Work is already, well, work, so don’t make it harder on yourself by creating an awkward or unpleasant situation at your next company hangout.
Even if you’re thinking, “My office isn’t full of sticklers. We’re buddies!” There are certain lines you should never cross if you want to create a *sustainable*, friendly work environment.
Follow these dos & don’ts and share them with your coworkers to save everyone a quarter, or year’s worth of awkward moments:
Do pace yourself.
Alcohol can disinhibit us and remedy some of the awkwardness of a new or unusual social situation (i.e. partying with your boss or new coworkers). The thing is, sometimes you should feel a little inhibited, especially in a situation that could affect your career. So when you reach for that next liberating Cuba Libre, remember that your coworkers can help or hinder your career, and proceed with caution.
Don’t ask too many personal questions.
There’s a fine line between caring and being nosy. How can you make sure you won’t cross it? Making friends is, in some measure, the mutual divulging of personal information, but you have to let it happen naturally. Building trust and making friends takes time, so use tact and judgment around touchy subjects, and patiently watch office friendships blossom.
Do think outside the bar.
Use your imagination to make non-booze-centered plans with your office buds. Try rallying the troops for a scavenger hunt, karaoke night, a potluck, company dodgeball, or group volunteering at your local soup kitchen.
Don’t cross a line with your boss.
Your boss is your boss–whether you’re in a bar, in the office, or on a hot air balloon, they’re your boss, and it’s crucial you keep a good rapport. Avoid telling your boss your deepest secrets, getting super profane, gossiping about coworkers or poking too much fun at them. No one likes an angry boss.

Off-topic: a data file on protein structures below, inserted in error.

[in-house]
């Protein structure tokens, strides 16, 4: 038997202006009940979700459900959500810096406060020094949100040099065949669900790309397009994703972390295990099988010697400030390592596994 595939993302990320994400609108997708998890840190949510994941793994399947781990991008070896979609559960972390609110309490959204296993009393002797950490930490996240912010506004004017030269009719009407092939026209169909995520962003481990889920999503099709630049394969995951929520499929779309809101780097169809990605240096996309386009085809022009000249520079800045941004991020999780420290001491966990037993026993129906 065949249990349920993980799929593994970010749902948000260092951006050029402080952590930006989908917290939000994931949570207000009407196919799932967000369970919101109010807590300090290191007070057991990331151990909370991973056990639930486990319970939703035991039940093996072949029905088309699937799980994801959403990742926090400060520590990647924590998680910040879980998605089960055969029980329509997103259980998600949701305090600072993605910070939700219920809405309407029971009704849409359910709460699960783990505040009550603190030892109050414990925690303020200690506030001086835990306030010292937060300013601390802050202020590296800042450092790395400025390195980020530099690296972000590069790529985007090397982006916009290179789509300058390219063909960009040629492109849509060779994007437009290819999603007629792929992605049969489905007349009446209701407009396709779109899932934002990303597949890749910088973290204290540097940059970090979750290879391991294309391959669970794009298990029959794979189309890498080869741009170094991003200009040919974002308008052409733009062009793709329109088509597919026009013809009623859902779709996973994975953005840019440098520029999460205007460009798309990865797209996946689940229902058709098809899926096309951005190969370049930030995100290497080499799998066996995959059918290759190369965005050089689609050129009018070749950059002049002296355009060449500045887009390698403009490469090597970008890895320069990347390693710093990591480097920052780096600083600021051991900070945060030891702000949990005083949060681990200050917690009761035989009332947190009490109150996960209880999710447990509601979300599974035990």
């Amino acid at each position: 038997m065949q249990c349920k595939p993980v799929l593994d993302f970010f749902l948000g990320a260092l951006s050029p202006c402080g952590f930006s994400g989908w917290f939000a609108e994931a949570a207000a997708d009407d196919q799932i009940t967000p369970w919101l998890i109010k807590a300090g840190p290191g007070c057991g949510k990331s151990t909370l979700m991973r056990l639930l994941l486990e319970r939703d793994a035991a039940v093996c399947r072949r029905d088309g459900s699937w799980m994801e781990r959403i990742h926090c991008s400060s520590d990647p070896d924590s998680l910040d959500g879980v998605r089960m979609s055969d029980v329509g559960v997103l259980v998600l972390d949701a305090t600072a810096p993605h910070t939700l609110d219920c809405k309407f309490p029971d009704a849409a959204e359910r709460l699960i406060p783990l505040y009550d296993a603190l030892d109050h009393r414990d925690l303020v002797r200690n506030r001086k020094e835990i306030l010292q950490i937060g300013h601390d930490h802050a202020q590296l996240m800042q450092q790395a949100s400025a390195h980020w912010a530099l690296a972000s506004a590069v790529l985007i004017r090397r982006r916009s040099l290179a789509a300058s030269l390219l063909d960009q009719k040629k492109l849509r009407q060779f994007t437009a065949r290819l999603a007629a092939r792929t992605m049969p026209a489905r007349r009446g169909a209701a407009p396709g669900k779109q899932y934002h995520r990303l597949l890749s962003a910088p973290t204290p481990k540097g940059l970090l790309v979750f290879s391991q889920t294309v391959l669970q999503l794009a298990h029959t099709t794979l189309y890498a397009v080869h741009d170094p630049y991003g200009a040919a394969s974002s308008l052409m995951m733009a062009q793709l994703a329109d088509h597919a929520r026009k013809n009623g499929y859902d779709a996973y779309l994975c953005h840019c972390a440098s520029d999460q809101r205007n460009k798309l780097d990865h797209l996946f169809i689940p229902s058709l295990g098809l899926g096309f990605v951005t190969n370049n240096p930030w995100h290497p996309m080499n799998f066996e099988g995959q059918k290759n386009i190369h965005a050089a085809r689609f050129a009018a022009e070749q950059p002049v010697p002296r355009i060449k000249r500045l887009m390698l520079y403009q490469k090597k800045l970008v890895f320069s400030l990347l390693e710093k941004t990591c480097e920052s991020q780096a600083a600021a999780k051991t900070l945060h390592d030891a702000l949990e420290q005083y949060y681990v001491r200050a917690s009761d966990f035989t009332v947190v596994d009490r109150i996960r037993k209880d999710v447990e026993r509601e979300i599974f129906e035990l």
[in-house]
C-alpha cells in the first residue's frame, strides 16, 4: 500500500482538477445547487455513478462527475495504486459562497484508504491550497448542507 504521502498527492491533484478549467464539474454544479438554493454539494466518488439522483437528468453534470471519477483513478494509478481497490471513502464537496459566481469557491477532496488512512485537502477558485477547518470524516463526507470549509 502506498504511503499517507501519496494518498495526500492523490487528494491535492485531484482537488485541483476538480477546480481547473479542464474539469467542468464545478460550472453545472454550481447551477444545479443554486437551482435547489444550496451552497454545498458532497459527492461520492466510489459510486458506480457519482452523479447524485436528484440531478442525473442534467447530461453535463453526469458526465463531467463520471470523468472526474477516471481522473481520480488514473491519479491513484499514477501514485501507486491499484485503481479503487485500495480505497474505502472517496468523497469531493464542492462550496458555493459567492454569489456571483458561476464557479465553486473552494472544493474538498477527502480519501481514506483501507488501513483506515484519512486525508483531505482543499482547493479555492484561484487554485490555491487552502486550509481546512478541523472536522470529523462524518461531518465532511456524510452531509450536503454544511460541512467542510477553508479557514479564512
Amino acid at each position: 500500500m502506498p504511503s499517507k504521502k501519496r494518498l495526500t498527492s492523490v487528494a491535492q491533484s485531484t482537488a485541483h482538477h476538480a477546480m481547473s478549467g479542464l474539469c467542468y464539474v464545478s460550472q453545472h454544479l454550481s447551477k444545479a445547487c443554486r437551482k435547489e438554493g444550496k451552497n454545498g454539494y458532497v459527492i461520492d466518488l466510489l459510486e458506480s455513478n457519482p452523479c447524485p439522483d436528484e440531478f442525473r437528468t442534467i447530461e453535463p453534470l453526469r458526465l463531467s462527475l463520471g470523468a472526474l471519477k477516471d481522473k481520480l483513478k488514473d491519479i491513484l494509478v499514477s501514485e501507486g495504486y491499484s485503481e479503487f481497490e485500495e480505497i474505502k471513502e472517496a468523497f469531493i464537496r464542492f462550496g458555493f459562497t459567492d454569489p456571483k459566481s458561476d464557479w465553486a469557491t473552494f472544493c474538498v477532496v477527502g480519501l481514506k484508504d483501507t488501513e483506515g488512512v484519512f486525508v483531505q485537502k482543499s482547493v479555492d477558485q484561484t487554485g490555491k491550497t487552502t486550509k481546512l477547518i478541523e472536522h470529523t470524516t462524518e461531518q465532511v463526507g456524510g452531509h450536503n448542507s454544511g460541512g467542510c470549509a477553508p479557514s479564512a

Do pregame the bar night.
No, not that way. Pregame with lunch or coffee to get a feel for how you and your boss or coworkers interact, before you put your beer goggles on.
Don’t share pictures or updates about your work hangouts without permission.
Even if they don’t strike you as particularly racy, don’t share any, any updates that could embarrass your coworkers or make your company look, well, ratchet. The internet connects us all, for better or worse, and it’s not for you to determine what your coworkers, your boss or the company want to make public.
Don’t dive into an office romance before you weigh the pros & cons.
Pam & Jim make it look easy, but an office romance can get hairy and make you look unprofessional if you don’t handle it with care. Beware of sparking a new flame at the office party, just because it “feels right”. If you do decide to go for it, be sure to consult your company policy on inter-office dating, stay discrete and keep in mind that relationships are complicated and you’ll be working with your office bae through the ups and downs of your relationship.
If you decide to go for it, consult your company policy on inter-office dating, be discrete and be mindful that relationships are complicated, and filled with highs and lows.
Do go to as many office parties as you can.
Even if you haven’t made friends in a new company or department *yet*, kicking it with your co-workers will help you feel more deeply accepted and interconnected. Now that you know the dos & don’ts of office throw-down, get out there: forge new friendships, strengthen old ones and have a blast.
Have any office-bonding tips or horror stories our community could learn from? Share them in the comments!